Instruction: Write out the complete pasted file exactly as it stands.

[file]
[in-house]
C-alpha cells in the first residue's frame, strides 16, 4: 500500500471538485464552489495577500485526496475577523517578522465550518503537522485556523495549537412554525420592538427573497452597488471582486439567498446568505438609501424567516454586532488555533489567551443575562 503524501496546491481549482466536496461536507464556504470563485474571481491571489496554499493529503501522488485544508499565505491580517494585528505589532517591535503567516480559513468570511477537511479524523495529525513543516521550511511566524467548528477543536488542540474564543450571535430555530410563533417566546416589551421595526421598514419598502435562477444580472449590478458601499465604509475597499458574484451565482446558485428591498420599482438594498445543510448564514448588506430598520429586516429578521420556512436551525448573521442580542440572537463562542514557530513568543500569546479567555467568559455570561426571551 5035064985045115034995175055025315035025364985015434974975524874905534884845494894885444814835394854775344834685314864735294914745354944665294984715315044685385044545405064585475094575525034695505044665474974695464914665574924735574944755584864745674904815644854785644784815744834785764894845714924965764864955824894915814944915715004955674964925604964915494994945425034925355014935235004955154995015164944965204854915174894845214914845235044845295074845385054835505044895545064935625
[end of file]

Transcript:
[in-house]
C-alpha cells in the first residue's frame, strides 16, 4: 500500500471538485464552489495577500485526496475577523517578522465550518503537522485556523495549537412554525420592538427573497452597488471582486439567498446568505438609501424567516454586532488555533489567551443575562 503524501496546491481549482466536496461536507464556504470563485474571481491571489496554499493529503501522488485544508499565505491580517494585528505589532517591535503567516480559513468570511477537511479524523495529525513543516521550511511566524467548528477543536488542540474564543450571535430555530410563533417566546416589551421595526421598514419598502435562477444580472449590478458601499465604509475597499458574484451565482446558485428591498420599482438594498445543510448564514448588506430598520429586516429578521420556512436551525448573521442580542440572537463562542514557530513568543500569546479567555467568559455570561426571551 5035064985045115034995175055025315035025364985015434974975524874905534884845494894885444814835394854775344834685314864735294914745354944665294984715315044685385044545405064585475094575525034695505044665474974695464914665574924735574944755584864745674904815644854785644784815744834785764894845714924965764864955824894915814944915715004955674964925604964915494994945425034925355014935235004955154995015164944965204854915174894845214914845235044845295074845385054835505044895545064935625